October 24, 2014

"Rembrandt: The Late Works" @ The National Gallery

Rembrandt Harmensz van Rijn (1606-1669) is undoubtedly the most famous painter and print maker of the Dutch Golden Age with works such as "The Night Watch", 1642, attaining a cult status almost on a par with Leonardo's "Mona Lisa".  His early years were filled with success both personally and professionally, but by the 1650's his life was in a downward spiral.  His beloved wife Saskia had died, his popularity as a portrait painter had waned and his finances were in a mess but through these trials he continued to produce what some consider to be his greatest artistic achievements.

A landmark exhibition dedicated to these later works has just opened at The National Gallery in London and I had the good fortune to be able to go on the first day.  Needless to say there was quite a crowd, but it was worth every minute in the queue to see these amazing paintings close up.

With important loans from Amsterdam and around the world, The National Gallery has assembled 40 paintings, 30 drawings and 20 prints all of sublime quality and all indisputably by the master himself.  These pieces, both individually and presented as a group, clearly demonstrate Rembrandt's unique ability to express human emotions in a revolutionary way.  His use of light, his command of painting and print making techniques and his special perception of traditional subjects came together in his mature work in a very special way.

Take, for example, his self portraits.  Rembrandt produced around eighty self portraits during the course of his career, but the later examples of both the oils and the etchings portray a much more introspective and honest view of himself.  Though physically frailer, Rembrandt depicted himself as spiritually stronger, even assuming the role of the Apostle Paul in one example.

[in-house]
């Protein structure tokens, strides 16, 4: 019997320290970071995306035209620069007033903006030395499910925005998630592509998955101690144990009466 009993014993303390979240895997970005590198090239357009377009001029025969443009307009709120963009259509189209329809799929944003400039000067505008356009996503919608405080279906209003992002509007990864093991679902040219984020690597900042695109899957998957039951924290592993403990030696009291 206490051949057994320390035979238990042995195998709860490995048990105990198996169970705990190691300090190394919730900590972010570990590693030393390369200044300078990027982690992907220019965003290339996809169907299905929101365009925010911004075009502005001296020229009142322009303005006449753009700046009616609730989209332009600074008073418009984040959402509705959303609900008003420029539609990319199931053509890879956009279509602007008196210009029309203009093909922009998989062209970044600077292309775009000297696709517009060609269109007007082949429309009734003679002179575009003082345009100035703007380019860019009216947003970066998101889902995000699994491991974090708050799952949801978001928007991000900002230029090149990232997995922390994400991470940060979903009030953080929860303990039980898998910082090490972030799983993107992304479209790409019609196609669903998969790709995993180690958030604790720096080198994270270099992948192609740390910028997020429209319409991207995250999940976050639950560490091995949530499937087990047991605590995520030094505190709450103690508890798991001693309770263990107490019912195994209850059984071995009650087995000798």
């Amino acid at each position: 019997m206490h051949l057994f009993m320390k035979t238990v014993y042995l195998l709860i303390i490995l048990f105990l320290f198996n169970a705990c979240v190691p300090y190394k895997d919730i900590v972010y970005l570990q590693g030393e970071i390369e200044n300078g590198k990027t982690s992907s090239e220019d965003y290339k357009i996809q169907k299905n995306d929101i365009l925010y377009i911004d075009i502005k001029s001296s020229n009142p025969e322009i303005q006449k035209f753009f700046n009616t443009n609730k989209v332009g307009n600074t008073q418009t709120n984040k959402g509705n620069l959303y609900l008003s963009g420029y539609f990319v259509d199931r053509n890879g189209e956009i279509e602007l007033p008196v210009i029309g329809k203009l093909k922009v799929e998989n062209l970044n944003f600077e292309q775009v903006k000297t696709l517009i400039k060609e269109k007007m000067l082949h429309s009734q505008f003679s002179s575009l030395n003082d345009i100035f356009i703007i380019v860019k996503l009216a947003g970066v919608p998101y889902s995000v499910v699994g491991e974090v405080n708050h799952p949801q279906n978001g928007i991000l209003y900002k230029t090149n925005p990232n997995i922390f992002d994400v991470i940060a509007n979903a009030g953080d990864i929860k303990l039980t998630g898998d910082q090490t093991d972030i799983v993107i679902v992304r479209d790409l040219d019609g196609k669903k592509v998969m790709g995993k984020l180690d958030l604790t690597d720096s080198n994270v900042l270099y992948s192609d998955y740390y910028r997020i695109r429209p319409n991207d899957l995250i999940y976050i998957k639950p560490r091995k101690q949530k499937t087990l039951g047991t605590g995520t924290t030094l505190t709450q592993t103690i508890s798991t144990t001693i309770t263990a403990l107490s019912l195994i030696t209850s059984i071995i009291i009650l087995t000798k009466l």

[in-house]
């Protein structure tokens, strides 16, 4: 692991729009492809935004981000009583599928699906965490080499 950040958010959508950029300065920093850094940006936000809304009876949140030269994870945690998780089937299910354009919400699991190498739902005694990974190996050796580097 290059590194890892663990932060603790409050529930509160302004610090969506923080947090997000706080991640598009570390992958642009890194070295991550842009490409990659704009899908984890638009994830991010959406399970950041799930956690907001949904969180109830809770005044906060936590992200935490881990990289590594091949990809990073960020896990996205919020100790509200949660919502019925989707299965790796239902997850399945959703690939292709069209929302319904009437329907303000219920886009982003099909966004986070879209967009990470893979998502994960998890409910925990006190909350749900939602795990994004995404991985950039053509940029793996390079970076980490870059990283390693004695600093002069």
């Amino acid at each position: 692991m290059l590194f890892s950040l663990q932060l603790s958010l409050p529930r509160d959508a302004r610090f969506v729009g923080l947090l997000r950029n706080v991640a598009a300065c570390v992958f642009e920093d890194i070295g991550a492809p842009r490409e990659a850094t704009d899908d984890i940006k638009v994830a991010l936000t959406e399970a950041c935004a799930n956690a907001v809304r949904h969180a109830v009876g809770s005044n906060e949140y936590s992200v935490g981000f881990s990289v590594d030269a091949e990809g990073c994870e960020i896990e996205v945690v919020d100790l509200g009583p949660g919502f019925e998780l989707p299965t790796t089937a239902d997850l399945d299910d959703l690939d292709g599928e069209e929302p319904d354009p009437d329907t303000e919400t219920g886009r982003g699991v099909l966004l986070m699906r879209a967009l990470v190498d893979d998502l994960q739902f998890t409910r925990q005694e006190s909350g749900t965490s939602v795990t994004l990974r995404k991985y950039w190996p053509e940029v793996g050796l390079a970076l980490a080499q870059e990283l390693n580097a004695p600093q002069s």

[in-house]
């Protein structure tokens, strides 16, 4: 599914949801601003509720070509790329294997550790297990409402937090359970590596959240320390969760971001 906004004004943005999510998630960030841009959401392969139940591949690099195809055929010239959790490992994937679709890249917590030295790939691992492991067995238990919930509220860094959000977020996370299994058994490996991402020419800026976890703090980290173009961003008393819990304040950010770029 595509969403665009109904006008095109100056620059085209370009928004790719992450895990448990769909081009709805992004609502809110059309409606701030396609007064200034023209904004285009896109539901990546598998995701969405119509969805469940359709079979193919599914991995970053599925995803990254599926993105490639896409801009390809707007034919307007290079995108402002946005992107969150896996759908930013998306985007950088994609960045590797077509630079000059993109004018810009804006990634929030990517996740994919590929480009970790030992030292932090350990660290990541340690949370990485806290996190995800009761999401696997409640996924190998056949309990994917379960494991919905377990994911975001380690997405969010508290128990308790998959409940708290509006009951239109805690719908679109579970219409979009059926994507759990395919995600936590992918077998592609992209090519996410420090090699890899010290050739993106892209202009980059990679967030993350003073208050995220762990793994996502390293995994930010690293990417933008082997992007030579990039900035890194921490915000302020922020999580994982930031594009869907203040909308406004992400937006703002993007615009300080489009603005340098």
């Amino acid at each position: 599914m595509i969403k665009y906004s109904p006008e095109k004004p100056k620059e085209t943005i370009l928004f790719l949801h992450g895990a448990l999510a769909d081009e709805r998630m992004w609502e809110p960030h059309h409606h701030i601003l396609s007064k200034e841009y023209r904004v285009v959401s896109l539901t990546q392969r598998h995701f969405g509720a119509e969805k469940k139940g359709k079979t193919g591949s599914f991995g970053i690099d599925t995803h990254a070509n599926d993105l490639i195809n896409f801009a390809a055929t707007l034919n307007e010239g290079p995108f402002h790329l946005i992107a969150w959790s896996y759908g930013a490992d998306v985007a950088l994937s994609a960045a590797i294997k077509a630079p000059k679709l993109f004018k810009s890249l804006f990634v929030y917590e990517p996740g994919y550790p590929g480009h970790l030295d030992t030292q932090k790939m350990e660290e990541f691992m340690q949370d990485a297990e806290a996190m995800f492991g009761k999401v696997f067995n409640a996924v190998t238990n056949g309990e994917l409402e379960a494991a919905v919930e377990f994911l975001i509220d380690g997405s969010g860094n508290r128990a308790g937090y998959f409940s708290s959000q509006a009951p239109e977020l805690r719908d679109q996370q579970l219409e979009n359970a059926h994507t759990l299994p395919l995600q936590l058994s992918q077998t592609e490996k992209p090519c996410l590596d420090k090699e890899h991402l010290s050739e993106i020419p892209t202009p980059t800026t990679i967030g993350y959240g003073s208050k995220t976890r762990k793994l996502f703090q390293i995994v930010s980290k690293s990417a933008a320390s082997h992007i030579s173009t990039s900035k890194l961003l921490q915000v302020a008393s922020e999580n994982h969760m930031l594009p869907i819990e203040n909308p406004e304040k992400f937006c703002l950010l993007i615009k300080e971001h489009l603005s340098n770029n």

"Self Portrait as the Apostle Paul", 1661

Or his masterful "The Wardens of the Amsterdam Drapers' Guild" aka "The Syndics" painted circa 1662 (see below).  This large scale group portrait shows a group of six guild officials having a meeting.  All are clearly upper class and all are dressed in approximately the same attire giving the viewer the idea of uniformity.  But there are subtle differences in each man's attitude and position that suggest there might be more to the story than one initially thinks.  All of this is expressed with the most beautiful manipulation of light and paint application that gently draws us into the chamber with the characters involved.

Perhaps the best example of Rembrandt's finesse as an artist and as an observer of people is in the 1665 work "Isaac and Rebecca" aka "The Jewish Bride" (see below).  This tender portrait of the Old Testament couple Isaac and Rebecca is a perfect example of Rembrandt's exquisite use of light, his painterly proficiency and his insight into human character.  Here, the husband gently and protectively puts his hand on his wife while she caresses his fingers with her own.  In these small gestures Rembrandt clearly expresses the couples affection for and devotion to each other.

It's been a fun few days in London and now it's time to take the Eurostar through the Chunnel to Paris where more amusing adventures await.  A très bientôt!

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